As we fully explore the potential of ebooks (as Open Road is doing) we’ll find opportunities for precisely the sort of care-taking and curation that Mr. Galassi values so highly – just as we have for audiobooks. The “traditional” publishing process will not be replaced or diminished by ebooks – it will be amplified.

So yes, there will still be publishing, as Galassi himself concludes. “Even if someday, God forbid, books are no longer printed, they will still need the thought and care and dedication that Mr. Loomis and his colleagues put into producing William Styron’s work for nearly 60 years. Some things never change.”

Which kind of leaves me ultimately shrugging at this article. So what was your point?

The truth is, Galassi’s point is largely unspoken – and you have to have been in publishing a little while to glean what he’s really talking about. It’s very clear that he wants some form of credit for what traditional hardcover publishers do. In publishing, the form of credit that is most widely recognized is, of course, rights.

It’s interesting that Galassi brings up Random House in this particular example – because initially, Styron’s publisher was Bobbs-Merrill (as a correction notes at the end of the piece). In early December, of course, the CEO of Random House issued a memo asserting that Random House retained the digital rights to all its titles – shortly after Open Road announced that it would be mining publishers’ backlists for ebook material. Galassi seems to be lining up on the side of Dohle – that publishers, when they acquire a book from an author, are allowed to publish that book however they want, whenever they want.

And if those rights were not explicitly granted in contracts (because of course many contracts pre-dated any existence of ebooks), and if the courts do not uphold Random House’s position, it appears that what Galassi is not-so-implicitly saying is that publishers nevertheless deserve a portion of whatever profit is made from those digital books.

This gets even more interesting, of course – Galassi is essentially saying, “You wouldn’t even have a product if it weren’t for what we’ve done, so we should get some compensation beyond what we’ve earned from the production of this hardcover book. Those rights are implicitly granted in the contract with the author."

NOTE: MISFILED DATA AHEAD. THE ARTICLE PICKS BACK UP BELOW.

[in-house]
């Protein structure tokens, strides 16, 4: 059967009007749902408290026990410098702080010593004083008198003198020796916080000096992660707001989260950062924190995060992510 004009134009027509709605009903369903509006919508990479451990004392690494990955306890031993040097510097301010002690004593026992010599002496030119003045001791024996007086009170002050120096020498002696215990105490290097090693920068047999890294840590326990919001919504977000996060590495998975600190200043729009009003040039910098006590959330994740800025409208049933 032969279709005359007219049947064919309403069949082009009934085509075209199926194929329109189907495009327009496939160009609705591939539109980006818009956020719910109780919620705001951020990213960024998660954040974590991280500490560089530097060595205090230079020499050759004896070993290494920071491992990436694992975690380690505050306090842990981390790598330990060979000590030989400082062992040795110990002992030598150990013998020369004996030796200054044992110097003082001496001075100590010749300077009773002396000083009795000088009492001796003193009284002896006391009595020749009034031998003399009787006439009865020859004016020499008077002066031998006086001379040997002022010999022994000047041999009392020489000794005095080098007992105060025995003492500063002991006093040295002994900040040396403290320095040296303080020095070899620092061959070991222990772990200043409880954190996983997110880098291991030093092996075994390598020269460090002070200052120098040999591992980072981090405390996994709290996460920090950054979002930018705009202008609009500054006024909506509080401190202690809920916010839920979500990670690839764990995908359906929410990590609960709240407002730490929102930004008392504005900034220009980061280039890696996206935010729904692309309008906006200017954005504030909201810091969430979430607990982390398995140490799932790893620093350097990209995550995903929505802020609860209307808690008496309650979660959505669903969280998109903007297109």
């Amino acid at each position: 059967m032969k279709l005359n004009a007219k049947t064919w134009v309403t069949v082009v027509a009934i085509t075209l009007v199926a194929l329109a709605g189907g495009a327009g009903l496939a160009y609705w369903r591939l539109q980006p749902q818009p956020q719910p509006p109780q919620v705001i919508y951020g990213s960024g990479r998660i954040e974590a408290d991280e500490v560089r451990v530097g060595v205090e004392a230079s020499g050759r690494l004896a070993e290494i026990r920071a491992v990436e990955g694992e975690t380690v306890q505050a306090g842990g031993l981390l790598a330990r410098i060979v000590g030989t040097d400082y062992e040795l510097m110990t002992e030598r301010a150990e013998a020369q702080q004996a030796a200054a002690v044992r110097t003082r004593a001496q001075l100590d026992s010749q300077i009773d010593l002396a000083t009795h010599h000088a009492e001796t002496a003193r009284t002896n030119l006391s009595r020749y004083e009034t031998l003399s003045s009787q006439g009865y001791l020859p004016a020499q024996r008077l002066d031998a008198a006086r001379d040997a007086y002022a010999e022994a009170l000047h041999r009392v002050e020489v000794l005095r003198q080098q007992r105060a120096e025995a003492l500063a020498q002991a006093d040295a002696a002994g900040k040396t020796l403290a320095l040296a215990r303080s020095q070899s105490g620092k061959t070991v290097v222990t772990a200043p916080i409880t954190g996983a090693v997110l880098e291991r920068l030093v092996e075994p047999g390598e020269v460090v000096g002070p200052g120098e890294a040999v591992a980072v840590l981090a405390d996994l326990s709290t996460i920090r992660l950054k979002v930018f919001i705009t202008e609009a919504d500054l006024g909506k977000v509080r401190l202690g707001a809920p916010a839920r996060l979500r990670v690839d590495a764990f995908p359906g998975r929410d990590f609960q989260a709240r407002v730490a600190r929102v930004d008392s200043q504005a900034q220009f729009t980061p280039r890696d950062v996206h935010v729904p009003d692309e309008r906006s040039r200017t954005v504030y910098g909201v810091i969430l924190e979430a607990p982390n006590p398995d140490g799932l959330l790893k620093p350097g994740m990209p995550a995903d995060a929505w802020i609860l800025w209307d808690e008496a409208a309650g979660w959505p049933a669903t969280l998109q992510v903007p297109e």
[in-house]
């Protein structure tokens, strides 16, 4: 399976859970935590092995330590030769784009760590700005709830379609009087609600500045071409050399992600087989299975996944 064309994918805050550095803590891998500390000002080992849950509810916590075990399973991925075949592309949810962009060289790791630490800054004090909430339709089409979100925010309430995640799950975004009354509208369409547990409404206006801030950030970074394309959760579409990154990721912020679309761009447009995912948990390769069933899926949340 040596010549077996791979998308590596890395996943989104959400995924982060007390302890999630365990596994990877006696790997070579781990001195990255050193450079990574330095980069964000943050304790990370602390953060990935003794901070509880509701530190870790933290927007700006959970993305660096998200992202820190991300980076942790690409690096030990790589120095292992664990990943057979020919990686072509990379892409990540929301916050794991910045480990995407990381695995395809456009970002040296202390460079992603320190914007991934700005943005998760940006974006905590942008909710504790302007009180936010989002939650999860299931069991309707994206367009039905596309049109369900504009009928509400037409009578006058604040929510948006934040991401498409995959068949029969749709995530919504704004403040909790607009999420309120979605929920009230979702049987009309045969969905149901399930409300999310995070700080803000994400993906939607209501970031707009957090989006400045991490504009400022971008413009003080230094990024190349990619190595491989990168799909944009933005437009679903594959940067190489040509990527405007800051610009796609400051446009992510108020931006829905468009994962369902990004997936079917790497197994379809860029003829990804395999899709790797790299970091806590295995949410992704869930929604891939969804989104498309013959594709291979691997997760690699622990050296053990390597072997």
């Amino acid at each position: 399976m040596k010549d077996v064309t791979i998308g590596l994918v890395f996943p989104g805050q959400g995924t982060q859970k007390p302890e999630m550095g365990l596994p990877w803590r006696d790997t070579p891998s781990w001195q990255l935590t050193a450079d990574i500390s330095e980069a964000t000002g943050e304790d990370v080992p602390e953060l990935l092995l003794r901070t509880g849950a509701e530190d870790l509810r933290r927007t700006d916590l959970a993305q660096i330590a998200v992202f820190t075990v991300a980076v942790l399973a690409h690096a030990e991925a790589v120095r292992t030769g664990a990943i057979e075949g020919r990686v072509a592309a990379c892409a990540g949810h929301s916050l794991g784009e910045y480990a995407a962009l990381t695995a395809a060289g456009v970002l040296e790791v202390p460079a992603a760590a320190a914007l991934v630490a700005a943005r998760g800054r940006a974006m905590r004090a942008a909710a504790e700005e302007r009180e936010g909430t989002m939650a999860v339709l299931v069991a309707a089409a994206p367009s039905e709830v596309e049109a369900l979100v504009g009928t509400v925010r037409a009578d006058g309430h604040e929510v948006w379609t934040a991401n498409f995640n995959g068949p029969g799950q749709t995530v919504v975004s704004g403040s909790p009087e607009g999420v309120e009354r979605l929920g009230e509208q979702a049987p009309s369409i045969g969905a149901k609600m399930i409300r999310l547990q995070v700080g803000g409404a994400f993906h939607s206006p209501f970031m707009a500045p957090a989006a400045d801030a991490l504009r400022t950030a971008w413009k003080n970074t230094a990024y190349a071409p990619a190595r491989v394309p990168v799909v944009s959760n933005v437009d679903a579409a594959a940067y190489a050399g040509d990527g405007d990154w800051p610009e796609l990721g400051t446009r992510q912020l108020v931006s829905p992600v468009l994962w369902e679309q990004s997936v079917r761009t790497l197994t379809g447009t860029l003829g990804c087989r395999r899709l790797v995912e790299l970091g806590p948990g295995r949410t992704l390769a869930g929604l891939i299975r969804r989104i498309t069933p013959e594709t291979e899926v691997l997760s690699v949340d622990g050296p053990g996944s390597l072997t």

Which is basically an invitation to a large and long party attended by contracts and IP lawyers.

Practically speaking, however, the question then becomes, “How are you going to figure out what the hardcover publisher’s compensation should be?” Because in order to carve out that compensation, a monetary value has to be placed on each component of the publishing house: editorial, marketing, sales, product
ion, etc. And no traditional publishing house I’m aware of actually tracks these functions the way they would need to be tracked to create useful algorithms. Is Galassi saying they’re going to start?

There are other issues, of course. Not every author is a Styron – you’re not going to want to invest all that caring and tending in every single author. (And not every editor is Gordon Lish or Max Perkins, tenderly re-shaping, or in some cases gutting and renovating, what the author brings him.) When I worked in publishing 20 years ago, 80% of what my editors acquired went directly to copy-editing – no nurturing, no sitting down with the author…no reading. So I honestly have to question how much value is inherent in that 80% – obviously, the copy-editing process has value, of course, but what if the editor took a manuscript (as increasingly happens) from an agent that had already been edited, packaged, otherwise made publication-ready?

Authors have traditionally complained that their publishers aren’t doing such a great job marketing and selling their books; the explosion of self-publishing ventures and digital marketing consultancies (ahem), as well as the influx of new marketing-department hires at traditional houses, are evidence that these authors may in fact have a point. If an author can demonstrate an increase in sales after moving to a self-publishing model (as Steven Covey appears to be doing) or hiring a marketing consultant, what value is the publisher actually bringing? (I AM excited about publishing’s new digital marketing hires – many of them are very clued-in and will contribute a great deal of value – if they are allowed to do the things that need to be done.)

As for production, typesetting, paper selection – these are very important for print products, obviously, but ebooks use entirely different formatting and thus a great deal of print production is irrelevant to ebook creation.

I’d argue that we can’t take for granted that a traditional publishing house – simply by virtue of being a publishing house – adds value. The value a publishing house adds really depends on the editor, the author, the culture of the publishing house, and the book itself.

Whatever a “book” is. Wanna go there?